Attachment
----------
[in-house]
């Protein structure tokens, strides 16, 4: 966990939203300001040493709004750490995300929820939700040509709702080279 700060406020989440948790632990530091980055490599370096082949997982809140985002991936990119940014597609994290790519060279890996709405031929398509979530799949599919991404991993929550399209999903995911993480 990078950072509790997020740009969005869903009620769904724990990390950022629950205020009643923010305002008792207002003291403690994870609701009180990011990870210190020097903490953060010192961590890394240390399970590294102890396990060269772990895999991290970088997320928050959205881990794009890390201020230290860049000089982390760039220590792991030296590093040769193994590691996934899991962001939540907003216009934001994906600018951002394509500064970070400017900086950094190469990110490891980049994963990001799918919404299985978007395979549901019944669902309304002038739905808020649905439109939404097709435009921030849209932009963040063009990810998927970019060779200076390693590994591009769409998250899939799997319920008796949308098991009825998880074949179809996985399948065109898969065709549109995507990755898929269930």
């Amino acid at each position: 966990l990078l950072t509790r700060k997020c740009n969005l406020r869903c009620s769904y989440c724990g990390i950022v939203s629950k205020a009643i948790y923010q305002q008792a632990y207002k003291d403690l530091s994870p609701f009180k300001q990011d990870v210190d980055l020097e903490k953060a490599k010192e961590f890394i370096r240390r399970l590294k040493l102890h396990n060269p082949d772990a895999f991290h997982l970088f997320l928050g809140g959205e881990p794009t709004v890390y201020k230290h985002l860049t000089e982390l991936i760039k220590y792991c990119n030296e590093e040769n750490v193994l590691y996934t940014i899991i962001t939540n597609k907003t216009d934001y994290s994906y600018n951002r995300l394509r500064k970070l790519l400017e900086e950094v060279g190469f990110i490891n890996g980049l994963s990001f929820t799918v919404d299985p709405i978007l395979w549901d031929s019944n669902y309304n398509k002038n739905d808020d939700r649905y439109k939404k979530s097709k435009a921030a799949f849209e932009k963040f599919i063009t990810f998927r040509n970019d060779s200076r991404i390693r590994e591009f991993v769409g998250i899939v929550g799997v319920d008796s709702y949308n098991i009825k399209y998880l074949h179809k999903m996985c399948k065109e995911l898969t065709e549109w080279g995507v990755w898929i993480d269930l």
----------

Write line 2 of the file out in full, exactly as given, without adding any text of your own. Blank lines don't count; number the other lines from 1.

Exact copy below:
């Protein structure tokens, strides 16, 4: 966990939203300001040493709004750490995300929820939700040509709702080279 700060406020989440948790632990530091980055490599370096082949997982809140985002991936990119940014597609994290790519060279890996709405031929398509979530799949599919991404991993929550399209999903995911993480 990078950072509790997020740009969005869903009620769904724990990390950022629950205020009643923010305002008792207002003291403690994870609701009180990011990870210190020097903490953060010192961590890394240390399970590294102890396990060269772990895999991290970088997320928050959205881990794009890390201020230290860049000089982390760039220590792991030296590093040769193994590691996934899991962001939540907003216009934001994906600018951002394509500064970070400017900086950094190469990110490891980049994963990001799918919404299985978007395979549901019944669902309304002038739905808020649905439109939404097709435009921030849209932009963040063009990810998927970019060779200076390693590994591009769409998250899939799997319920008796949308098991009825998880074949179809996985399948065109898969065709549109995507990755898929269930």